Evil Allures, But Good Endures by Leo Tolstoy
In Evil Allures, But Good Endures by Leo Tolstoy we have the theme of wealth, discontent, temptation and love. Taken from his Walk in the Light and Twenty-Three Tales collection the story is narrated in the third person by an unnamed narrator and from the beginning of the story it becomes clear to the reader that Tolstoy may be exploring the theme of wealth. The master is a very wealthy man who owns a substantial amount of land and animals. Through his shrewdness and the goodness of the slaves he has amassed massive wealth. This may be important as it is possible that Tolstoy is attempting to separate (for the reader) the master from the slaves. To set the scene for the story. As by separating the master from the slaves Tolstoy is able to suggest disharmony or at least justify for Aleb that things are not right and that the Devil would serve him and his fellow slaves just as well as their master does.
The theme of temptation is self-evident in the story. Aleb is tempted by the devil who promises him that he will treat him better than his master does. However what is interesting is the fact that the Devil never actually offers Aleb his freedom. Though he is being tempted the Devil will not reward Aleb with his freedom. It is also interesting that the other slaves do not really believe they can have a better life with the Devil. They are quite happy to work as they do for the master. However they are willing to allow Aleb prove his point and wage their holiday garments against Aleb’s holiday garments.
The title of the story is also interesting as it is directly relevant to the story. Aleb finds the lure of the Devil attractive and appealing. However the goodness of the master wins in the end. Much to the Devil’s disappointment. No matter how hard Aleb tries to anger the master he does not succeed. Even when he ends up permanently injuring the ram that the master values so much. The master is not angry. Instead he releases Aleb from his charge and allows him to become a free man. Something which actually stuns Aleb and the Devil.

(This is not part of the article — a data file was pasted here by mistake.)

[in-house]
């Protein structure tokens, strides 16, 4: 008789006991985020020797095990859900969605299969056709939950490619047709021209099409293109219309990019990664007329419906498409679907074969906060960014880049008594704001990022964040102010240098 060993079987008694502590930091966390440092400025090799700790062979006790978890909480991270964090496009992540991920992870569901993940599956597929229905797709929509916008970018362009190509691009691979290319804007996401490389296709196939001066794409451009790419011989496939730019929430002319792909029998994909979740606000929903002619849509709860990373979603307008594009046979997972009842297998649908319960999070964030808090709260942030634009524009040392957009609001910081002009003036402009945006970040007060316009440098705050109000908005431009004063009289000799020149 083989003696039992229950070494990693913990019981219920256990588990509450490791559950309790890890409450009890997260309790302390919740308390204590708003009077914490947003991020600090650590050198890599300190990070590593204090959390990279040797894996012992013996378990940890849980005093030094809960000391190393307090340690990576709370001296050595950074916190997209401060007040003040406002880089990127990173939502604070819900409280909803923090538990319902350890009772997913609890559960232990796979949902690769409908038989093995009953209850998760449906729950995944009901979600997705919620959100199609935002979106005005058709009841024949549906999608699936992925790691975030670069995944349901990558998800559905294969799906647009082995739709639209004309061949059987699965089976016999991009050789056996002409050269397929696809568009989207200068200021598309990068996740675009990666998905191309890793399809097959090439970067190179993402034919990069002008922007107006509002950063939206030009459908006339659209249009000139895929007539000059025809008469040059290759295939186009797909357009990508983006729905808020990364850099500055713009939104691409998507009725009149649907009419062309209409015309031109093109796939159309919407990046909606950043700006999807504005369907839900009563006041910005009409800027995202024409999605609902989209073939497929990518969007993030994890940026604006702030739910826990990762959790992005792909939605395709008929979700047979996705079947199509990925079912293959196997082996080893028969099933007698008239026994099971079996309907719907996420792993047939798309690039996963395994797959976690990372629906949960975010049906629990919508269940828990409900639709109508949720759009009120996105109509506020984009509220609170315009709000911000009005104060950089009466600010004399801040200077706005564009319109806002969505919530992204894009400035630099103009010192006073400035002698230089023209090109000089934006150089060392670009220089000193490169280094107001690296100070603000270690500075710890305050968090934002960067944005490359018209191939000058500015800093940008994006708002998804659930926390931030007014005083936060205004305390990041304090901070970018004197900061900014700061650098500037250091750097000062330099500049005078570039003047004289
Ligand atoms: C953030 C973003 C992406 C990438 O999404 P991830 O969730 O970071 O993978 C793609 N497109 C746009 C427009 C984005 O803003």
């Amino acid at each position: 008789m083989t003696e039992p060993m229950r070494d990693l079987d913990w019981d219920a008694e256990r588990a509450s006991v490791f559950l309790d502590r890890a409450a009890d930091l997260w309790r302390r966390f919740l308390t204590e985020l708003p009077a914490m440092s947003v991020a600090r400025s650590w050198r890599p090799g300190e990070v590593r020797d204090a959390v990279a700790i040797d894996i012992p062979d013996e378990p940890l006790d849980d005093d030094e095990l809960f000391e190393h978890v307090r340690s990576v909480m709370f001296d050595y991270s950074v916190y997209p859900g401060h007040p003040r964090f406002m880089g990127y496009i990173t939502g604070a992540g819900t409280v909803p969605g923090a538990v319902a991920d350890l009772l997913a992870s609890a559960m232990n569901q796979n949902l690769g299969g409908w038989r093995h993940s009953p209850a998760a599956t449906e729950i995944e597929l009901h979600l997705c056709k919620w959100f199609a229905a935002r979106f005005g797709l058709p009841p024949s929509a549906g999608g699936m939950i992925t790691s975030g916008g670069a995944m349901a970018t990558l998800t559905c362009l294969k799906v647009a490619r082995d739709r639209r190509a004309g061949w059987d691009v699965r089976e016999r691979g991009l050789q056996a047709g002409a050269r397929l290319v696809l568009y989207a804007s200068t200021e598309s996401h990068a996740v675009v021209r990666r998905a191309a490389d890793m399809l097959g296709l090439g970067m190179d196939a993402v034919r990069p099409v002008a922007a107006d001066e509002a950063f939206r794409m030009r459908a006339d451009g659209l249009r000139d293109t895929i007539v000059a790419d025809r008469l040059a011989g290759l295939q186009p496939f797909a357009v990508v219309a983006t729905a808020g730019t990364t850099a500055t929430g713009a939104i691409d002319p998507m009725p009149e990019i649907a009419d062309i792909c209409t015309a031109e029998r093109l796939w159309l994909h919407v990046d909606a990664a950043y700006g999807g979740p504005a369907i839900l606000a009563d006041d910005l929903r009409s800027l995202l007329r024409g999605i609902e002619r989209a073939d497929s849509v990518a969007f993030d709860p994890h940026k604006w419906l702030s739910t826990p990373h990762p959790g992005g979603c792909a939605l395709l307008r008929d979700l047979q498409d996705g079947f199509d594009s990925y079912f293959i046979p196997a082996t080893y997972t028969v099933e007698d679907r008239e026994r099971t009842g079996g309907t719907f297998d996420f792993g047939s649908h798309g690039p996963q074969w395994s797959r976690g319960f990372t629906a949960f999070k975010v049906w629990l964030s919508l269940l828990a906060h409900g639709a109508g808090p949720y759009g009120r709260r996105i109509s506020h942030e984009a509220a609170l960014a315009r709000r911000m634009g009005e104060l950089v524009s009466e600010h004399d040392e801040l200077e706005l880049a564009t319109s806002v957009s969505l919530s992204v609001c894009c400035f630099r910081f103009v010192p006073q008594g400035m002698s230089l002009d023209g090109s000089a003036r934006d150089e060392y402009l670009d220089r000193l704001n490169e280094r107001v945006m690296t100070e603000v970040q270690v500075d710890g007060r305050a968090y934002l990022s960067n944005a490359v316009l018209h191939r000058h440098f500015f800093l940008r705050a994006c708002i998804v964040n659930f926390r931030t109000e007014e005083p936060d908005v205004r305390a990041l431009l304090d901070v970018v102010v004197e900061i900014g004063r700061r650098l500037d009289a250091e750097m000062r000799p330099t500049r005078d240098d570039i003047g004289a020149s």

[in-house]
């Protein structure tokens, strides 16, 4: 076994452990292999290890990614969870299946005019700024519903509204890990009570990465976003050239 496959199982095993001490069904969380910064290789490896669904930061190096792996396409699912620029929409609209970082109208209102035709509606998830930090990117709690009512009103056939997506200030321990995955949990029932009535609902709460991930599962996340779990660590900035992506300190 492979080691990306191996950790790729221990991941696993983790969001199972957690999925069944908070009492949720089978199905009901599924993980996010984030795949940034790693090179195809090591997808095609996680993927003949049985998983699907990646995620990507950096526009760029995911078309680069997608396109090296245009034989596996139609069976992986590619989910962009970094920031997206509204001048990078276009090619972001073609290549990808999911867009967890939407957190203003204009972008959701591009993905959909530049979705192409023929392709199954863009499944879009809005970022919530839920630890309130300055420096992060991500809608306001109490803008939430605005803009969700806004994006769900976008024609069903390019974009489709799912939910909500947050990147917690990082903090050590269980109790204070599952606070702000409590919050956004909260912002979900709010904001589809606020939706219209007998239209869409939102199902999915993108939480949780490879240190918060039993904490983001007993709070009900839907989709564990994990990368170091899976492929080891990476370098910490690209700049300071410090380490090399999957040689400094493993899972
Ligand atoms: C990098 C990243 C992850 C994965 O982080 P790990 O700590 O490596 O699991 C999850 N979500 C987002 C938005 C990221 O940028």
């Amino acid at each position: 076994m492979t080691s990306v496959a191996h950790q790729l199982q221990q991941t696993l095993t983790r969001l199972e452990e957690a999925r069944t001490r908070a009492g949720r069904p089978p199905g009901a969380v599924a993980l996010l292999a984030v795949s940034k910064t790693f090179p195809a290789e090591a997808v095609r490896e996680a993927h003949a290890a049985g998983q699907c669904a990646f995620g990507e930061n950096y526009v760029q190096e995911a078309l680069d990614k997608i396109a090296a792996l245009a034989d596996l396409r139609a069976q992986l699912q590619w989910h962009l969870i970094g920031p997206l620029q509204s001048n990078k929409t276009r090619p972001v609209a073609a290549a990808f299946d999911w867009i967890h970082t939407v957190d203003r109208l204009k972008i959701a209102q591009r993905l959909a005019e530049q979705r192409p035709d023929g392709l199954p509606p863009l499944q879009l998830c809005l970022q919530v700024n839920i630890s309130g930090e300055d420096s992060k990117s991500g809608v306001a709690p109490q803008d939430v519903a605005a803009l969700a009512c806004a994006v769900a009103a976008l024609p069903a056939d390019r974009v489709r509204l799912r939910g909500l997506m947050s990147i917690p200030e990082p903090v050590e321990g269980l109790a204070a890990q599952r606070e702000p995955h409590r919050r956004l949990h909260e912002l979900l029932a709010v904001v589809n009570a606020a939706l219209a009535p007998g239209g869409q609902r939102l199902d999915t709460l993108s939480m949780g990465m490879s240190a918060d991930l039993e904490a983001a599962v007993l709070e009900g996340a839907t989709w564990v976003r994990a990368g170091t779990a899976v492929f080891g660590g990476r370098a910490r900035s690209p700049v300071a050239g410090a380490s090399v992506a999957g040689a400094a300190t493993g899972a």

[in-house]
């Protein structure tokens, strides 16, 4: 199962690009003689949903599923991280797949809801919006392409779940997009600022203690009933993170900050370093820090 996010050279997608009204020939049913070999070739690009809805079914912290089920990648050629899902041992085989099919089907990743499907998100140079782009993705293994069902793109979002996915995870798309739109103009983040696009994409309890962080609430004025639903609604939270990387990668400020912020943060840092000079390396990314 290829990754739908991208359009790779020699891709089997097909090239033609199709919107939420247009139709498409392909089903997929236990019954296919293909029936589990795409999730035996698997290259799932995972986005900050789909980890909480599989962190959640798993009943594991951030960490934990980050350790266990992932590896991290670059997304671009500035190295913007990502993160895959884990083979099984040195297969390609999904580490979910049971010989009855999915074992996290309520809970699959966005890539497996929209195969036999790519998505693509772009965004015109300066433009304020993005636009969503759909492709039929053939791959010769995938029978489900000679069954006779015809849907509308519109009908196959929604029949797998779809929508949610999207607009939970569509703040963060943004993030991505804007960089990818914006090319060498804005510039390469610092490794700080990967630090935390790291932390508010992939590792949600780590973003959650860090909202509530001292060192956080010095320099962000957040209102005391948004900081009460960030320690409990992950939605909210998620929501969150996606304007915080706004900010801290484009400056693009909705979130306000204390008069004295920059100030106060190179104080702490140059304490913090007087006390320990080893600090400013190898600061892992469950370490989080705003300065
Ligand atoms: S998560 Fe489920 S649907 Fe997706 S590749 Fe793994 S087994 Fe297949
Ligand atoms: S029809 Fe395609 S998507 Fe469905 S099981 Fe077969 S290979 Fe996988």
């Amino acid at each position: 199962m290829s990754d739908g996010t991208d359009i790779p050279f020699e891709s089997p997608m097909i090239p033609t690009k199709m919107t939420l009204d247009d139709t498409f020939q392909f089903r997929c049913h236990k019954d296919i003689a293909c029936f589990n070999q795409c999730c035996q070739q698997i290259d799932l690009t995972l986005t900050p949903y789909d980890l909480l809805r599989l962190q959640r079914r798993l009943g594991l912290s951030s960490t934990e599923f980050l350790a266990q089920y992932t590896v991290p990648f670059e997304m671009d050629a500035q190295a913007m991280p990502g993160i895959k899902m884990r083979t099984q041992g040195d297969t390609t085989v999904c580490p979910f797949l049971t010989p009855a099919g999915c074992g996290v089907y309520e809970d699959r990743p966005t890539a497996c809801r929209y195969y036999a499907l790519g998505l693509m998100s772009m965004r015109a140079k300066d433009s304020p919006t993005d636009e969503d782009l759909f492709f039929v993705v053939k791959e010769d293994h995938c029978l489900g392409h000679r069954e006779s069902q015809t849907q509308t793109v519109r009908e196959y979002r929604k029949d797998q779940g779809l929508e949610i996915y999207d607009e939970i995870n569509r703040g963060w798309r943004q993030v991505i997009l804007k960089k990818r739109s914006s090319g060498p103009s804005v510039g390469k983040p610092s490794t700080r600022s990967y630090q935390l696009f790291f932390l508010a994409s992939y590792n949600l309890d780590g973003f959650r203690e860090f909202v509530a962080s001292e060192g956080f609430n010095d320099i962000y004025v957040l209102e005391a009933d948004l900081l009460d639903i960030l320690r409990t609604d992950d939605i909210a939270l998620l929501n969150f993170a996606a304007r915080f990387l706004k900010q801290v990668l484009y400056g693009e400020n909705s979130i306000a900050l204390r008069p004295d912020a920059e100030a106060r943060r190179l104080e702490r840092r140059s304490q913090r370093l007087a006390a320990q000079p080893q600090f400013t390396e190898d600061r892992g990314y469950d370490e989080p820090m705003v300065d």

In fact Tolstoy has written a story in whereby he allows for goodness to overcome evil. A tale in whereby the Devil is defeated by one man’s kindness. In reality the Devil is given no oxygen to allow him to succeed in his tempting of the slaves. Aleb also loses out because though he might be a free man. He has no job or prospects. He must start his life out all over again. It may also be a case that the master has shown Aleb real love by freeing him. He would have been in his rights to punish and be angry with Aleb but he isn’t. Even though life will be difficult for Aleb he too may end up being happy. It will be a struggle but it is possible that Aleb will know happiness despite his actions and his pact with the Devil. At the end of the story the master stuns Aleb and the Devil and the other slaves see the master’s true and generous nature.